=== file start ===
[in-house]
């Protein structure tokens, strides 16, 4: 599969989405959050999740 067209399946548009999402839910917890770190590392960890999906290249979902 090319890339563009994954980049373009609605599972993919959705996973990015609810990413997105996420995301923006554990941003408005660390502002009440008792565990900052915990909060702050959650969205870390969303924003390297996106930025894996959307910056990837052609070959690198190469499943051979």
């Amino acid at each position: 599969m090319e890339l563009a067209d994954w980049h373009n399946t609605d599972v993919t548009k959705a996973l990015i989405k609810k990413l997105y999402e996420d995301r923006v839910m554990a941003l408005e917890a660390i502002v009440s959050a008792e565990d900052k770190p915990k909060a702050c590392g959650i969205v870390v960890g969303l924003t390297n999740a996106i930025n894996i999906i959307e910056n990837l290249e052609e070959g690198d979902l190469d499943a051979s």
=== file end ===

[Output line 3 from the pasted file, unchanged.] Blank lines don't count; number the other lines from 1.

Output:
């Amino acid at each position: 599969m090319e890339l563009a067209d994954w980049h373009n399946t609605d599972v993919t548009k959705a996973l990015i989405k609810k990413l997105y999402e996420d995301r923006v839910m554990a941003l408005e917890a660390i502002v009440s959050a008792e565990d900052k770190p915990k909060a702050c590392g959650i969205v870390v960890g969303l924003t390297n999740a996106i930025n894996i999906i959307e910056n990837l290249e052609e070959g690198d979902l190469d499943a051979s």